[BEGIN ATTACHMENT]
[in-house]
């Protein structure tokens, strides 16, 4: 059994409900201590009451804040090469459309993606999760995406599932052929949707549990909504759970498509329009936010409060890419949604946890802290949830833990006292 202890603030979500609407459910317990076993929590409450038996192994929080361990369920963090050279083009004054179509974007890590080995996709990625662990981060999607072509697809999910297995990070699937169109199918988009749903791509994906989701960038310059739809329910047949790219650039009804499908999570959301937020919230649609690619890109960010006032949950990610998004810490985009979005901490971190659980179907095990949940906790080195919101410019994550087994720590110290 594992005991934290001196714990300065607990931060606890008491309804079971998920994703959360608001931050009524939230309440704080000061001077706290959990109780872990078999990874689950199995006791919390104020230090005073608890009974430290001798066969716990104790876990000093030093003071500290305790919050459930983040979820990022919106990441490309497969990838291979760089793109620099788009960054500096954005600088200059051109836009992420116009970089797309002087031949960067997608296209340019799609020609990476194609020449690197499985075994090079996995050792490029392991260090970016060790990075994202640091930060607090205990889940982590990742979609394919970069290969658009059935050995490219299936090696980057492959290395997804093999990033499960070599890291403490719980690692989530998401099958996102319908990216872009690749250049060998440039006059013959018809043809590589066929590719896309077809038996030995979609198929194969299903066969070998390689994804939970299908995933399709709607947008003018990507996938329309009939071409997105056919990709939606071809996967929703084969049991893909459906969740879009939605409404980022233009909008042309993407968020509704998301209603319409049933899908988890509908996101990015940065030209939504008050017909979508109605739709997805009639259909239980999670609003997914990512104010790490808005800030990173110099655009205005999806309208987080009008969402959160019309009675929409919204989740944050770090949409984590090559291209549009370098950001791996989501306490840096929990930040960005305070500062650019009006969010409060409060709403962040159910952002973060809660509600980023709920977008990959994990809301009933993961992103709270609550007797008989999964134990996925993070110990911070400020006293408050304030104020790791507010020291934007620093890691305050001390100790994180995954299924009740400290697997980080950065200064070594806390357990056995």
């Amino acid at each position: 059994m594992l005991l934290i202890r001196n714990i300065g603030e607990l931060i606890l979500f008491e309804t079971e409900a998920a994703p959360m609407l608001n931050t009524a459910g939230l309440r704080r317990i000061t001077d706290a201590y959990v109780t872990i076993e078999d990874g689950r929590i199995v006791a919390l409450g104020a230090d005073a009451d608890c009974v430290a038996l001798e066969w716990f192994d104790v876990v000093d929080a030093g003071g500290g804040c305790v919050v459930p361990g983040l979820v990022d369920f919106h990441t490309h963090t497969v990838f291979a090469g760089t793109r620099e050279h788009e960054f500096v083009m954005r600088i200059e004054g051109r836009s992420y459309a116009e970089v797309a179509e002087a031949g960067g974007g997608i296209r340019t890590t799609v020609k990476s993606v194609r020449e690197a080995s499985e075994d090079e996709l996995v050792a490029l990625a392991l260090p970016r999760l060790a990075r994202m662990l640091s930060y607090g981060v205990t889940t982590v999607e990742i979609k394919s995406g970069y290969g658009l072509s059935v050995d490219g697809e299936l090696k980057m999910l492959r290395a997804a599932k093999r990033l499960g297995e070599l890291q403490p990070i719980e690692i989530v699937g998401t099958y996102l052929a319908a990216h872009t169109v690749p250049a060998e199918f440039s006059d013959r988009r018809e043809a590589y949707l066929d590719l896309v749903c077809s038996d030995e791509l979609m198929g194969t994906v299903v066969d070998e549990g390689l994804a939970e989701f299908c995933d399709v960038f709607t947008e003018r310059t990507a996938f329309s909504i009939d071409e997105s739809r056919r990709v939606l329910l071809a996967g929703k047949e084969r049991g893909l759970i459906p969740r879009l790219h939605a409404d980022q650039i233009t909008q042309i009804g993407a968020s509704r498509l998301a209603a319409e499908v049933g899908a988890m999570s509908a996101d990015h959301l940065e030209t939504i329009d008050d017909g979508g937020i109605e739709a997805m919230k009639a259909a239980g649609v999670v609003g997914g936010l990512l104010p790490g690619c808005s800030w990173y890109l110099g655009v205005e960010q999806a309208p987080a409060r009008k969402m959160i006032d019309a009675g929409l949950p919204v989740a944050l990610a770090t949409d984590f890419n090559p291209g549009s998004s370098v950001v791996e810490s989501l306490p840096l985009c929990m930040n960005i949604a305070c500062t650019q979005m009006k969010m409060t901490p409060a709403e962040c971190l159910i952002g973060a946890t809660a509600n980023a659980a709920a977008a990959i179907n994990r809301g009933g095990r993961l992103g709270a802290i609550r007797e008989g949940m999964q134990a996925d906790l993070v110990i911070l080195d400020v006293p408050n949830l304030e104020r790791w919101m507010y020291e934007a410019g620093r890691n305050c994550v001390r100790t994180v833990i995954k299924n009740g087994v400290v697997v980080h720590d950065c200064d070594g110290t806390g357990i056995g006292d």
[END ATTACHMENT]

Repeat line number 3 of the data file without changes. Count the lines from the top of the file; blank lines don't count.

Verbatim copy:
């Amino acid at each position: 059994m594992l005991l934290i202890r001196n714990i300065g603030e607990l931060i606890l979500f008491e309804t079971e409900a998920a994703p959360m609407l608001n931050t009524a459910g939230l309440r704080r317990i000061t001077d706290a201590y959990v109780t872990i076993e078999d990874g689950r929590i199995v006791a919390l409450g104020a230090d005073a009451d608890c009974v430290a038996l001798e066969w716990f192994d104790v876990v000093d929080a030093g003071g500290g804040c305790v919050v459930p361990g983040l979820v990022d369920f919106h990441t490309h963090t497969v990838f291979a090469g760089t793109r620099e050279h788009e960054f500096v083009m954005r600088i200059e004054g051109r836009s992420y459309a116009e970089v797309a179509e002087a031949g960067g974007g997608i296209r340019t890590t799609v020609k990476s993606v194609r020449e690197a080995s499985e075994d090079e996709l996995v050792a490029l990625a392991l260090p970016r999760l060790a990075r994202m662990l640091s930060y607090g981060v205990t889940t982590v999607e990742i979609k394919s995406g970069y290969g658009l072509s059935v050995d490219g697809e299936l090696k980057m999910l492959r290395a997804a599932k093999r990033l499960g297995e070599l890291q403490p990070i719980e690692i989530v699937g998401t099958y996102l052929a319908a990216h872009t169109v690749p250049a060998e199918f440039s006059d013959r988009r018809e043809a590589y949707l066929d590719l896309v749903c077809s038996d030995e791509l979609m198929g194969t994906v299903v066969d070998e549990g390689l994804a939970e989701f299908c995933d399709v960038f709607t947008e003018r310059t990507a996938f329309s909504i009939d071409e997105s739809r056919r990709v939606l329910l071809a996967g929703k047949e084969r049991g893909l759970i459906p969740r879009l790219h939605a409404d980022q650039i233009t909008q042309i009804g993407a968020s509704r498509l998301a209603a319409e499908v049933g899908a988890m999570s509908a996101d990015h959301l940065e030209t939504i329009d008050d017909g979508g937020i109605e739709a997805m919230k009639a259909a239980g649609v999670v609003g997914g936010l990512l104010p790490g690619c808005s800030w990173y890109l110099g655009v205005e960010q999806a309208p987080a409060r009008k969402m959160i006032d019309a009675g929409l949950p919204v989740a944050l990610a770090t949409d984590f890419n090559p291209g549009s998004s370098v950001v791996e810490s989501l306490p840096l985009c929990m930040n960005i949604a305070c500062t650019q979005m009006k969010m409060t901490p409060a709403e962040c971190l159910i952002g973060a946890t809660a509600n980023a659980a709920a977008a990959i179907n994990r809301g009933g095990r993961l992103g709270a802290i609550r007797e008989g949940m999964q134990a996925d906790l993070v110990i911070l080195d400020v006293p408050n949830l304030e104020r790791w919101m507010y020291e934007a410019g620093r890691n305050c994550v001390r100790t994180v833990i995954k299924n009740g087994v400290v697997v980080h720590d950065c200064d070594g110290t806390g357990i056995g006292d």